The financial ombudsman has spared Aviva the cost of a former client's tax bill following confusion surrounding his tax free cash entitlement.
In a decision partially upheld in December the Financial Ombudsman Service found the provider could not fairly be held responsible for an additional £7,500 tax bill received by a client who also had an adviser.
In 2011 the client transferred his pension of £63,000 to Aviva and from May 2013 onwards received correspondence from the provider confirming he had protected tax free cash on his policy. Aviva also told the client this tax free cash would be lost upon transfer.
In March 2018 the client transferred his pension out of Aviva to another provider and then accessed his tax free cash.
He then received a bill of £7,500 from HMRC as a result of accessing more than 25 per cent of his pension and on which he was required to pay tax.
The client complained to Aviva claiming he was under the impression he was able to take "considerably more" tax free cash because the provider had written to him about protected cash on his policy.
But in reality the client's tax free entitlement had been lost when he had first transferred from his original provider to Aviva in 2011 and, whilst Aviva apologised for not telling him this sooner, it did not accept responsibility for his additional tax bill.
The ombudsman ultimately agreed with Aviva's position and found it was not responsible for advising the client on his options and the implications of choosing to transfer, especially as he had an adviser.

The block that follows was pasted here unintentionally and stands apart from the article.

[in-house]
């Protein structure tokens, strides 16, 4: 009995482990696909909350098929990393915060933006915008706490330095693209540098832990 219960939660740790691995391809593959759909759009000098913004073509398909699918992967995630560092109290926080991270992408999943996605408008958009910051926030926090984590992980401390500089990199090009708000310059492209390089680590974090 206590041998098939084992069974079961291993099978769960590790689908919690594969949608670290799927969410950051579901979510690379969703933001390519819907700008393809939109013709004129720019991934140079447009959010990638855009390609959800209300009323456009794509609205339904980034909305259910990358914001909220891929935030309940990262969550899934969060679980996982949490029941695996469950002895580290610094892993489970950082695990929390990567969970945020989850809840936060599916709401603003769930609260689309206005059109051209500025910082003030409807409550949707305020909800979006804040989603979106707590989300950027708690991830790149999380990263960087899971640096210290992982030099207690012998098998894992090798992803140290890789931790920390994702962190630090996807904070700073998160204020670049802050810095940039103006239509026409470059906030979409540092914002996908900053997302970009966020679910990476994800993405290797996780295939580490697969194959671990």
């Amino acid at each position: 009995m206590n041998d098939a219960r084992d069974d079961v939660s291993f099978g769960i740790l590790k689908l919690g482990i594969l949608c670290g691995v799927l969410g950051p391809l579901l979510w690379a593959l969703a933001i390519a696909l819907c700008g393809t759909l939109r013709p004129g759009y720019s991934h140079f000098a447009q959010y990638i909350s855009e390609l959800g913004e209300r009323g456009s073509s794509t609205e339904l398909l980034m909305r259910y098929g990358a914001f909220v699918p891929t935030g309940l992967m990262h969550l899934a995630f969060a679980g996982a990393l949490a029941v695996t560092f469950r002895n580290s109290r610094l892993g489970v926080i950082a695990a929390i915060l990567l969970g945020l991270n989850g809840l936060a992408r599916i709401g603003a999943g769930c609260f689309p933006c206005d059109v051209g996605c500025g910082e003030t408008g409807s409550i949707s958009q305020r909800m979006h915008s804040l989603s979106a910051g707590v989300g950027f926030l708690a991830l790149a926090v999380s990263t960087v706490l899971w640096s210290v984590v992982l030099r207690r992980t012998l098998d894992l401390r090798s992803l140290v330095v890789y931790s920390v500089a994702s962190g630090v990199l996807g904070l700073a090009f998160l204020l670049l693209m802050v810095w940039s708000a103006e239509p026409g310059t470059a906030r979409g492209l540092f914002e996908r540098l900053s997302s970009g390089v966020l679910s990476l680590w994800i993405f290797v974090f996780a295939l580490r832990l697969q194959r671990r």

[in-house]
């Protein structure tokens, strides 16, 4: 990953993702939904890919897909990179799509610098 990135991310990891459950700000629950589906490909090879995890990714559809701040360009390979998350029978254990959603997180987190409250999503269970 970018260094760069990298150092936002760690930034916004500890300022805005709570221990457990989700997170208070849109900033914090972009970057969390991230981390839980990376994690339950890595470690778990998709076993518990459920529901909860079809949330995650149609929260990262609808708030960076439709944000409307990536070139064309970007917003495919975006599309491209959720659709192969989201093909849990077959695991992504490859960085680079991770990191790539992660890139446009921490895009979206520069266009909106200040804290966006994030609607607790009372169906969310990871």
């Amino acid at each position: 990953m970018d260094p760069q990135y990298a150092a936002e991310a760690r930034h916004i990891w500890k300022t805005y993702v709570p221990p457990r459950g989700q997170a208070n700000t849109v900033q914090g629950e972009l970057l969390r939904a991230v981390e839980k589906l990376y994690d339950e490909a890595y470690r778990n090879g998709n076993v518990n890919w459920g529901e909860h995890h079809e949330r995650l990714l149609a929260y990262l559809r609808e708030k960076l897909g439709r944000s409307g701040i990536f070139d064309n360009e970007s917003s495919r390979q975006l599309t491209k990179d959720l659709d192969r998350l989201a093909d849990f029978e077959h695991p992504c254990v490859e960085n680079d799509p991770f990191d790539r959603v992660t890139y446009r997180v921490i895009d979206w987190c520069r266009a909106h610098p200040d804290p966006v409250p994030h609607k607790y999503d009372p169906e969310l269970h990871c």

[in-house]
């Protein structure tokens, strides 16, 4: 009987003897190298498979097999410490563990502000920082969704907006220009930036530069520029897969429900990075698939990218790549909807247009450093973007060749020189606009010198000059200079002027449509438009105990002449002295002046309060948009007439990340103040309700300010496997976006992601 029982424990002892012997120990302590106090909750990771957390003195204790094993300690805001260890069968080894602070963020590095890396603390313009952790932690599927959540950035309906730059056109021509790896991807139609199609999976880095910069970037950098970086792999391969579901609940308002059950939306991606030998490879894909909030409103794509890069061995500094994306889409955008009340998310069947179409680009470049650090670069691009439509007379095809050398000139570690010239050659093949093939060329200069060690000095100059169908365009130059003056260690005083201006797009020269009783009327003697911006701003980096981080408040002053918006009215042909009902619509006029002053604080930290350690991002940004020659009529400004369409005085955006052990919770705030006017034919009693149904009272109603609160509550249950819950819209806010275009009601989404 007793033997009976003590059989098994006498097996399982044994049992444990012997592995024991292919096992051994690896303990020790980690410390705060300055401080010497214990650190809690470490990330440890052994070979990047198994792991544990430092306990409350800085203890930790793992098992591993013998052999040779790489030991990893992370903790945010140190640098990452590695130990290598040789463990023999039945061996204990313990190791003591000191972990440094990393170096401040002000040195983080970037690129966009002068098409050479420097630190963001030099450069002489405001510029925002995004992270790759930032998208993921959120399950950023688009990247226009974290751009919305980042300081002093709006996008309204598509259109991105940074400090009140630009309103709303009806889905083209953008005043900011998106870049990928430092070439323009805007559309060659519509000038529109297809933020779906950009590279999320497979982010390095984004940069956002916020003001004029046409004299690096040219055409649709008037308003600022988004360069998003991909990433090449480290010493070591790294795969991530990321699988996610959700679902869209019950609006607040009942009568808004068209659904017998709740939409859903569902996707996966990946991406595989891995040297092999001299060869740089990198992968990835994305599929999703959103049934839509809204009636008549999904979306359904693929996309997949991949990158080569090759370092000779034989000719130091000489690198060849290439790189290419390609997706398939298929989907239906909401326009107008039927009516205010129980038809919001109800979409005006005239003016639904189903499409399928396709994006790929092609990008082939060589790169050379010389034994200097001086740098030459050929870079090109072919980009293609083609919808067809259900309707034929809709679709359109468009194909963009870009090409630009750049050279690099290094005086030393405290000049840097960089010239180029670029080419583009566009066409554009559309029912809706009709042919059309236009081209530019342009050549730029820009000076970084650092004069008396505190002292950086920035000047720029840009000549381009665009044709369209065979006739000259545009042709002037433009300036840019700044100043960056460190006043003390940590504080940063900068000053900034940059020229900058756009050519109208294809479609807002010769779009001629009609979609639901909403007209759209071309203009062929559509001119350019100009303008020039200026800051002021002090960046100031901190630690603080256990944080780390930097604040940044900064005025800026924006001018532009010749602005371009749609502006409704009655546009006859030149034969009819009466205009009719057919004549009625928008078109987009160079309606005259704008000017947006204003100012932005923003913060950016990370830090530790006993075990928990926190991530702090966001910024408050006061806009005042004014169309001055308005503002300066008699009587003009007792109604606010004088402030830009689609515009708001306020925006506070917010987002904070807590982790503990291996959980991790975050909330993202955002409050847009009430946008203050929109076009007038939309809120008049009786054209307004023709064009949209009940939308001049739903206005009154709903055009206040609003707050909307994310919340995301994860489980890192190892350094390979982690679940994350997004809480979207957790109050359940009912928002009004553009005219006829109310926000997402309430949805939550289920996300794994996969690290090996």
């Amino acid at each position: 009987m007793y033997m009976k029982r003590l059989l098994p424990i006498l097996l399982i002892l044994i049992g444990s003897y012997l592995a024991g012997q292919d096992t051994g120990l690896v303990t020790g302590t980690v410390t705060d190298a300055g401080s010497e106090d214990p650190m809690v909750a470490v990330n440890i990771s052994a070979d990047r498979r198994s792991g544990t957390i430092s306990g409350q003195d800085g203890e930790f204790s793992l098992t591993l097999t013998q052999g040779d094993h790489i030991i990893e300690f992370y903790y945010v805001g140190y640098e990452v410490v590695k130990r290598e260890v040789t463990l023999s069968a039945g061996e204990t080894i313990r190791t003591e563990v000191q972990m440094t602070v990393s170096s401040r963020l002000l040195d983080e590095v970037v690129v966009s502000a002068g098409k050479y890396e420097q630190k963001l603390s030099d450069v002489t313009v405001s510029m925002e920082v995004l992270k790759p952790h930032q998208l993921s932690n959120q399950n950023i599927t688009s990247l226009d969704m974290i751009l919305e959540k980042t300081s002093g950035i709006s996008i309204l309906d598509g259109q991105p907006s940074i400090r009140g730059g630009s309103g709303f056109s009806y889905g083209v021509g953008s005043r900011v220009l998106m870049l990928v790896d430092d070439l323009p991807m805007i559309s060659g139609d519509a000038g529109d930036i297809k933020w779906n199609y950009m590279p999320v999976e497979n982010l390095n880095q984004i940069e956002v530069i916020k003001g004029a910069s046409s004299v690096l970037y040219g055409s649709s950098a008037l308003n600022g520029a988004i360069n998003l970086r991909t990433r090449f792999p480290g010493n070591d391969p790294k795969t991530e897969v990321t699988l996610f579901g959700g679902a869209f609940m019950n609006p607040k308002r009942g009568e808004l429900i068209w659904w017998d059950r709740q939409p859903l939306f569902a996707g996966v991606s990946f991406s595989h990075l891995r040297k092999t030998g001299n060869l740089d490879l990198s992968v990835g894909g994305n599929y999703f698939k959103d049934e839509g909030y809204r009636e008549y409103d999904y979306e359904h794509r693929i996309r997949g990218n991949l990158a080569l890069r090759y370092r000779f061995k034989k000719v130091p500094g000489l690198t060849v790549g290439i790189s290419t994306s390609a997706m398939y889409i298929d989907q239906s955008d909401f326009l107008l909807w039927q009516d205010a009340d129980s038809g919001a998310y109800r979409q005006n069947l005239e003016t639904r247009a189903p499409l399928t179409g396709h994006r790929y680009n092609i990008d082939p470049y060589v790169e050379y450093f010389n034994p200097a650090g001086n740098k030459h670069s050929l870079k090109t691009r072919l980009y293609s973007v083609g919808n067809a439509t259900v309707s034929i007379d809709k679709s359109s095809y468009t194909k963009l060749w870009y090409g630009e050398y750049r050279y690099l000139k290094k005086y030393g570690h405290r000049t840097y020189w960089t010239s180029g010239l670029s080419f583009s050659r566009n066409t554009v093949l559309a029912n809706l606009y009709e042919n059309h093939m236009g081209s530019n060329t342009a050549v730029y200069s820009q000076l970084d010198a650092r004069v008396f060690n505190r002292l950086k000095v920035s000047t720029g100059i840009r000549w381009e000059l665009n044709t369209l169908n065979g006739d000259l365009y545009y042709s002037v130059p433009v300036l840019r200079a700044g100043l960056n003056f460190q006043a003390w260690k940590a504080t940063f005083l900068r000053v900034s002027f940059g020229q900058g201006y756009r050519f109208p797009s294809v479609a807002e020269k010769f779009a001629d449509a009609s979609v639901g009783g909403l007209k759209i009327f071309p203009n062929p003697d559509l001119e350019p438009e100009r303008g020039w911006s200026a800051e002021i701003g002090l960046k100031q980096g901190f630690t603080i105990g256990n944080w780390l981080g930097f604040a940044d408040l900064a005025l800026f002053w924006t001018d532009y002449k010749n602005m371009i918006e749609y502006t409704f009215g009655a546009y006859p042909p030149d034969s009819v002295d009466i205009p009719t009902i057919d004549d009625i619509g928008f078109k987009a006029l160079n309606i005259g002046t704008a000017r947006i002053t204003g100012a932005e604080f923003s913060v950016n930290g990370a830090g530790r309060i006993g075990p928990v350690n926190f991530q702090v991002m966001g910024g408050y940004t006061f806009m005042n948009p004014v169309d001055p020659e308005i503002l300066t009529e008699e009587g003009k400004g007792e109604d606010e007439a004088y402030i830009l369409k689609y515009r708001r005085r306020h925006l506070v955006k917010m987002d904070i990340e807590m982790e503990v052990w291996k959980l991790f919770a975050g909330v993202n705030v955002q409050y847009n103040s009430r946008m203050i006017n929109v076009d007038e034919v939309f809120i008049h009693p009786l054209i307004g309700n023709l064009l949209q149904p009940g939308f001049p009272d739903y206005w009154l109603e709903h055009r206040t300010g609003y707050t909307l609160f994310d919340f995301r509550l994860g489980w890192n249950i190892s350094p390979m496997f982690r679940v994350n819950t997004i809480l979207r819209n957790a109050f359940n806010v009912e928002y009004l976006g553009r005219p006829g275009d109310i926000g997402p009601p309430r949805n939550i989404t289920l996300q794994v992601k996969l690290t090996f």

Ruling ombudsman Kim Parsons said: "The client didn't take his tax free cash under the current Aviva plan. He transferred his plan to the other provider and then took cash.
"Aviva specifically warned the client's adviser that he would lose the total tax free cash entitlement mentioned in the email if he did this.
"I think Aviva's paperwork also made it clear on a number of other occasions that it may not be possible to preserve tax free cash entitlements on transfer."
But Ms Parsons found Aviva had made mistakes and communication sent to the client and his adviser had been "incorrect" and "unclear" regarding his tax free entitlement.
She added: "The email in March 2018 was incorrect because the client had already lost his tax free cash entitlement back in 2011, so he couldn't have taken the amount of tax free cash mentioned in that email even if he'd not transferred away from the Aviva plan."
Despite the client's calls for Aviva to pay his tax bill as a result of this miscommunication, the ombudsman ruled he had not lost out financially and the provider was not responsible for the extra money owed to the taxman.
Aviva was however ordered to pay an additional £100, on top of the £400 it had already agreed to compensate the client, in recognition of distress and upset caused by the confusion.